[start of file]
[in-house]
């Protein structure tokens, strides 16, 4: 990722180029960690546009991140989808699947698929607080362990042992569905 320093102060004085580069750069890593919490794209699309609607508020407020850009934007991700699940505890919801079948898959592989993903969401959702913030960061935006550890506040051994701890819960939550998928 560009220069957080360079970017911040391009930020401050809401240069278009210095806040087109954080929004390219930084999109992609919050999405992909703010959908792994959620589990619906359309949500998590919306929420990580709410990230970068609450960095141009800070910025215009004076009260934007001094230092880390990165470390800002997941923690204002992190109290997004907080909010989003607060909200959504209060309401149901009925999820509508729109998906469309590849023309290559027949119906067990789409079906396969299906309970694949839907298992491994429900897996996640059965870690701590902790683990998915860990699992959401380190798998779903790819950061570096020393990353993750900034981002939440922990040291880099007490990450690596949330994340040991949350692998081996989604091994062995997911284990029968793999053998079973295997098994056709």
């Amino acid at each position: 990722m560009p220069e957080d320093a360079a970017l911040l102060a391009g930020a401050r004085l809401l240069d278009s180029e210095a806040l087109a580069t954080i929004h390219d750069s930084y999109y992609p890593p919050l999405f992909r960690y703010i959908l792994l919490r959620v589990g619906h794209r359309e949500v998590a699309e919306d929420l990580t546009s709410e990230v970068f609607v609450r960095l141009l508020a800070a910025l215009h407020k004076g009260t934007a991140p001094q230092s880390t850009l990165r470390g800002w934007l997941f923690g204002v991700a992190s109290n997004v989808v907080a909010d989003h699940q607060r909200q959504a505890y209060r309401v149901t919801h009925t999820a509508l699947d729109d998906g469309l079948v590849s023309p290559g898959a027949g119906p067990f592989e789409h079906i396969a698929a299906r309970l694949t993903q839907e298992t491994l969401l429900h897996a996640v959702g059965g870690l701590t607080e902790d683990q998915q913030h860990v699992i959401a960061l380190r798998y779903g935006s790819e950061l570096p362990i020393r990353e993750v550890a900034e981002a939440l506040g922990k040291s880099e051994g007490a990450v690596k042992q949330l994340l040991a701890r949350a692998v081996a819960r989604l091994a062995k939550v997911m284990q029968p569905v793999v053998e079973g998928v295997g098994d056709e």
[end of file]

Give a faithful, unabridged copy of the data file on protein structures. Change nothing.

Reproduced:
[in-house]
């Protein structure tokens, strides 16, 4: 990722180029960690546009991140989808699947698929607080362990042992569905 320093102060004085580069750069890593919490794209699309609607508020407020850009934007991700699940505890919801079948898959592989993903969401959702913030960061935006550890506040051994701890819960939550998928 560009220069957080360079970017911040391009930020401050809401240069278009210095806040087109954080929004390219930084999109992609919050999405992909703010959908792994959620589990619906359309949500998590919306929420990580709410990230970068609450960095141009800070910025215009004076009260934007001094230092880390990165470390800002997941923690204002992190109290997004907080909010989003607060909200959504209060309401149901009925999820509508729109998906469309590849023309290559027949119906067990789409079906396969299906309970694949839907298992491994429900897996996640059965870690701590902790683990998915860990699992959401380190798998779903790819950061570096020393990353993750900034981002939440922990040291880099007490990450690596949330994340040991949350692998081996989604091994062995997911284990029968793999053998079973295997098994056709």
């Amino acid at each position: 990722m560009p220069e957080d320093a360079a970017l911040l102060a391009g930020a401050r004085l809401l240069d278009s180029e210095a806040l087109a580069t954080i929004h390219d750069s930084y999109y992609p890593p919050l999405f992909r960690y703010i959908l792994l919490r959620v589990g619906h794209r359309e949500v998590a699309e919306d929420l990580t546009s709410e990230v970068f609607v609450r960095l141009l508020a800070a910025l215009h407020k004076g009260t934007a991140p001094q230092s880390t850009l990165r470390g800002w934007l997941f923690g204002v991700a992190s109290n997004v989808v907080a909010d989003h699940q607060r909200q959504a505890y209060r309401v149901t919801h009925t999820a509508l699947d729109d998906g469309l079948v590849s023309p290559g898959a027949g119906p067990f592989e789409h079906i396969a698929a299906r309970l694949t993903q839907e298992t491994l969401l429900h897996a996640v959702g059965g870690l701590t607080e902790d683990q998915q913030h860990v699992i959401a960061l380190r798998y779903g935006s790819e950061l570096p362990i020393r990353e993750v550890a900034e981002a939440l506040g922990k040291s880099e051994g007490a990450v690596k042992q949330l994340l040991a701890r949350a692998v081996a819960r989604l091994a062995k939550v997911m284990q029968p569905v793999v053998e079973g998928v295997g098994d056709e």